Sonic the Hedgehog and all the images you see in this recap are owned by Archie Comics and Sega of America
So it certainly has been a while since I last touched upon the Sonic the Hedgehog comics, and I decided that, especially in these early issues, things will need to be sped up a bit; especially considering the kind of comics the early issues are. There’s no real continuity or story progression here as each issue has several self-contained episodic adventures, some of which can be only a single page, so trying to recap these issues is akin to trying to recap like two weeks’ worth of Garfield comic strips. To that end, I’ll mostly focus on the larger stories (there’s at least one per issue) and will focus on anything that either expands the mythos and lore, or just simply grabs my attention. With that, lets’ get started!!
Issue 2 (September 1993)
The only thing of significance in this comic is the introduction of Coconuts, Scratch, and Grounder; the primary antagonists of The Adventures of Sonic the Hedgehog (as opposed to the Sat AM series). Sonic naturally kicks the crap out of all three of them (I’m assuming they’ll show up again in future issues) and then the rest of the comic is one offs with requests for reader mail at the end of each one. There’s a cute bit here with readers submitted their own origin stories for Tails and his two tails and the rest of the filler is mildly amusing, but it’s just that; filler to pad out the comic and excuses to come up with WAY too many puns.
Issue 3 (October 1993)
This one manages to be at least more interesting to talk about, starting with its first story which is about the fear of nuclear annihilation during the tail end of the Cold War. Okay, it’s not as interesting as that sounds, but Sonic does overhear Robotnik talking about how he’s finally got a bomb ready which is definitely an escalation of aggression that the Freedom Fighters can’t ignore.
So now that they know of the threat looming over them, what is their plan now? Invade the facility and take the bomb? Set it off inside Robotonik’s base? Invest in hazmat suits and potassium iodide pills? NOPE! These violent terrorists against the Robotnik regime are gonna stand outside his office and protest. That’ll show him!!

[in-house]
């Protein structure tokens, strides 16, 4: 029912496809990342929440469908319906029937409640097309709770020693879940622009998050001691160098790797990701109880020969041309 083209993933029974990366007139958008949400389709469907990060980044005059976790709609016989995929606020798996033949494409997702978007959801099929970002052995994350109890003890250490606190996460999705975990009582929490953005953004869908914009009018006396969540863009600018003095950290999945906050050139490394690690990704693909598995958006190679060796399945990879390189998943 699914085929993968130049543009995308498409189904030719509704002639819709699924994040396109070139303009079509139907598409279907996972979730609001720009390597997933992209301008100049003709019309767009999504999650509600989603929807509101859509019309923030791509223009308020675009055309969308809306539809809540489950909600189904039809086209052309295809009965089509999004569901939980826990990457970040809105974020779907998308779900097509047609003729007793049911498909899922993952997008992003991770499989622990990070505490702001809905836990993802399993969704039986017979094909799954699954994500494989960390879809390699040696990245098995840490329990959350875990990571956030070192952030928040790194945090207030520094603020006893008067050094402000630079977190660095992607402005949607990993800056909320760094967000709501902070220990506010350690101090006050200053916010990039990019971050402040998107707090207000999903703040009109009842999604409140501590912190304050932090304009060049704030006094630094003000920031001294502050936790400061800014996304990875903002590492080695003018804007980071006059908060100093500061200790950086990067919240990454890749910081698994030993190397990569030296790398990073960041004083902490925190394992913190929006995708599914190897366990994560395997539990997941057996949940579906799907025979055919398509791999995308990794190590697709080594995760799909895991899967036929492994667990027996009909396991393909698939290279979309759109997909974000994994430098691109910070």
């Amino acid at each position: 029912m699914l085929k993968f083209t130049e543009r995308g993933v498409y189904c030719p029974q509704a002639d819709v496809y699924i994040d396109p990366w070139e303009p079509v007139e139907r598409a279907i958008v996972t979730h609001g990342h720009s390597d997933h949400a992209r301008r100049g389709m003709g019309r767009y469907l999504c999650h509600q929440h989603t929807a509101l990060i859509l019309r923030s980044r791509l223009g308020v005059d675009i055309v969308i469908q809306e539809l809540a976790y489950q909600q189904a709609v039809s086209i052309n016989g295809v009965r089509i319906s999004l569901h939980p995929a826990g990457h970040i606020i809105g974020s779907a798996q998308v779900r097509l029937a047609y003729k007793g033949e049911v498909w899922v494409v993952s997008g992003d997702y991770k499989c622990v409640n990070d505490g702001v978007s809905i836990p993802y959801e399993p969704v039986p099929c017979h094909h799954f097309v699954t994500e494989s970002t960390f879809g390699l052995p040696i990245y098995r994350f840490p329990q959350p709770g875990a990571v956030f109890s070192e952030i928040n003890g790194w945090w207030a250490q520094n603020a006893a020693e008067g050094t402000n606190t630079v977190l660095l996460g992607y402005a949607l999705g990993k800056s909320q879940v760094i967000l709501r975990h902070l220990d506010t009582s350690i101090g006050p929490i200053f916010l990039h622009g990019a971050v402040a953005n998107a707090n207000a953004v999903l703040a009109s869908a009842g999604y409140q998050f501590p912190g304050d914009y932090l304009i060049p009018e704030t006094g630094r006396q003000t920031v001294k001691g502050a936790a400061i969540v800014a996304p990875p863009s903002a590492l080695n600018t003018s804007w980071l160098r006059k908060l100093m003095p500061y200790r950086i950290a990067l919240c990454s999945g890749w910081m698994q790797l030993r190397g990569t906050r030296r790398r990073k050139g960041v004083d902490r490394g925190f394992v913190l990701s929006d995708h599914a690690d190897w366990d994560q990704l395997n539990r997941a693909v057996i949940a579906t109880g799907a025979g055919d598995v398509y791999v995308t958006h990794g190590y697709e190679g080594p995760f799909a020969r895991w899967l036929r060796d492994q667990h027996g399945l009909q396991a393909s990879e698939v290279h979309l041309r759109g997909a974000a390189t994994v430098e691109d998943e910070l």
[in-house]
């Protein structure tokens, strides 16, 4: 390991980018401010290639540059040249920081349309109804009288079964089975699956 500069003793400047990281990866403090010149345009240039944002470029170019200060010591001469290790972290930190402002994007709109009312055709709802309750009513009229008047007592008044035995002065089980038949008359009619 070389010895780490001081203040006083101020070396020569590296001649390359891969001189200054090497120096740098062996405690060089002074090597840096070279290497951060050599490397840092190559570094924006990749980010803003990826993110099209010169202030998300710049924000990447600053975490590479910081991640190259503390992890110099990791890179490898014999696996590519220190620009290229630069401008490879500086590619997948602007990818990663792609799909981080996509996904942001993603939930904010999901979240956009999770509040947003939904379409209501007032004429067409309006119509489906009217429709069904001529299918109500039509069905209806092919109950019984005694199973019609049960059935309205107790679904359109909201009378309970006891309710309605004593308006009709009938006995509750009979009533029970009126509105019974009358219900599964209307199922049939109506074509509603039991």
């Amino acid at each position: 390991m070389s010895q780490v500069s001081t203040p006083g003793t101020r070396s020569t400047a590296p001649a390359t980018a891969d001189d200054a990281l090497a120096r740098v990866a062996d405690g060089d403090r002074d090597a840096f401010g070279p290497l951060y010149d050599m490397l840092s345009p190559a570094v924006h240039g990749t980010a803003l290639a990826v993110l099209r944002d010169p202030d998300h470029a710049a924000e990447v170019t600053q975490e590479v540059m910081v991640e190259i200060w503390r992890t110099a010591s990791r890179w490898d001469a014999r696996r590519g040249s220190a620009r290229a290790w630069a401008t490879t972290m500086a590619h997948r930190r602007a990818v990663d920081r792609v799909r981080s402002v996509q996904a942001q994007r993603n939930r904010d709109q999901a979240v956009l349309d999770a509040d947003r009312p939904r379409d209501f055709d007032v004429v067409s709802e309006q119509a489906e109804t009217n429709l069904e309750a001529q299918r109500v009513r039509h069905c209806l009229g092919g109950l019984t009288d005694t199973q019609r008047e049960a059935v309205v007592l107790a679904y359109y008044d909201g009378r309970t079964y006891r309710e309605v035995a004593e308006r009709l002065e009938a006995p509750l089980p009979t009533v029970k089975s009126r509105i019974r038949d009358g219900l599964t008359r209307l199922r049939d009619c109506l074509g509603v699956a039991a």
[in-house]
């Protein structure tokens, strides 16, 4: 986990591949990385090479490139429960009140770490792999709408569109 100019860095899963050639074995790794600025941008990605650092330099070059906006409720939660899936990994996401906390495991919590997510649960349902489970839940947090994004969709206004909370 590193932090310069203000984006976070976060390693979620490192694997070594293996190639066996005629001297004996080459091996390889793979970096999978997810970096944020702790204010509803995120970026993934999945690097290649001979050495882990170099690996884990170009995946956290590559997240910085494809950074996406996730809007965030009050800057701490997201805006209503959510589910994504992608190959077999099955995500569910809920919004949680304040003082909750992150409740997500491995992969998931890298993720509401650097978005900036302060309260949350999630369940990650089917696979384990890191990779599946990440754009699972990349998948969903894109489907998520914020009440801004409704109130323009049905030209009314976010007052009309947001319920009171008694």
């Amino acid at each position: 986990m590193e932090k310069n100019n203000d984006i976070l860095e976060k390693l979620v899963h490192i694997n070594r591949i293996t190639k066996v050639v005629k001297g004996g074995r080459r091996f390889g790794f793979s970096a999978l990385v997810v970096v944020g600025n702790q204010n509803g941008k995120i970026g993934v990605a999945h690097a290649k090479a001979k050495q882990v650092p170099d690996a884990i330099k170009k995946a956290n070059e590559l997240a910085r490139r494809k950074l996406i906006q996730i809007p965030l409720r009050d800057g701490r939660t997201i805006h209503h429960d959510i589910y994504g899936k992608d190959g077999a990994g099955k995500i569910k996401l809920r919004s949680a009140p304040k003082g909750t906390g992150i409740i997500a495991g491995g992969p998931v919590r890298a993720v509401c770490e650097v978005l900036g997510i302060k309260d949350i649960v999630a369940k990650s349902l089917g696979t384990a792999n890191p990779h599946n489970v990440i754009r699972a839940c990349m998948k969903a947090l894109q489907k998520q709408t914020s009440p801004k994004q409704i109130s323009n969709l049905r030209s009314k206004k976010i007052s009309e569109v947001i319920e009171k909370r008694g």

Okay, it actually turns out to be a ruse set up by Sonic and his pals to get Robotnik to go outside, and while he’s out there they sneak inside to steal the bomb away. After a convoluted plot involving Boomer wearing a Robotnik suit (where the hell did they even get that!?), the Freedom Fighters retrieve the bomb and take it back to their base to see if they can dismantle it form there. The PERFECT place to do that by the way! So what kind of bomb is it!? A BUG BOMB!! Oh ho ho ho! Will they ever learn!? It’s yet another pun riddled kid friendly cheesy story which is fine, but it does manage to be a bit better if for no other reason than the odd choice in subject matter, though that novelty kind of wears off in the second half of the story. After that we get some filler (nothing of particular note) and then we get to the second big story in here which is the introduction of Bunnie, the half robot rabbit who has the one name you’d expect all rabbits to have; same way every human should be called Guy Person. The story begins with Sonic and Boomer going to investigate some recent activity by Robotnik scouting parties that seem to be getting closer to the Freedom Fighters’ base of operations, during which they stumble upon a small rabbit with a southern accent to rival that of Applejack being kidnapped by a bunch of mechanical goons!
I’m sure glad that this comic isn’t equating a southern accent with redneck stereotypes! Seriously, Yankee Contraption? The hell even IS a Yankee in the world of Mobius!? Sonic manages to decapitate the two robots, but not before they’ve put her in the ROBOT-O-TRON which is turning her into a rob as we speak. Fortunately Sonic is able to turn off the machine, but not before it replaces her legs and one her arms with machinery. I think it also might have given her boobs too. I’m not sure, but she IS wearing a shirt now.
The poor little rabbit seems to have passed out from the sheer trauma of what just happened and the two of them take her back to the Freedom Fighters’ headquarters to see what they can do to help. Fortunately everything is fine! GREAT even! She wakes up, introduces herself as Bunnie the bunny, knows what powers she has, and is more than willing to join the freedom fighting cause!
Look, I know we’re dealing with a comic aimed squarely at young impressionable children, but couldn’t there be at least SOMEWHAT of a learning curve or maybe a moment of distress as to what happened to her? I don’t recall much of anything from the Sat AM series, but that one did manage to have SOME dramatic weight, so why not the comic book as well? Maybe the drama will come in once they realize a GIANT ROBOT IS LAYING WASTE TO THE FOREST ABOVE THEM! This looks like a job for an oddly colored hedgehog and The Bunny-nator! Or maybe just the bunny. She has some SERIOUS upper body strength!
And so the day is saved once again with the added bonus of the Freedom Fighters getting some new muscle on their team! This story was alright I guess and at least it gets us that much closer to the Sat AM world (and therefore better stories) but it has very little impact when read on its own as we learn very little about Bunnie other than she’s got a southern accent and she wants to be a hair dresser. Come to think of it, we STILL don’t know anything about anyone here other than Sally by virtue of her being a princess. Hopefully those backstories will be filled in eventually, but I’m guessing we’ll be dealing with A LOT more filler before that.
Issue 4 (November 1993)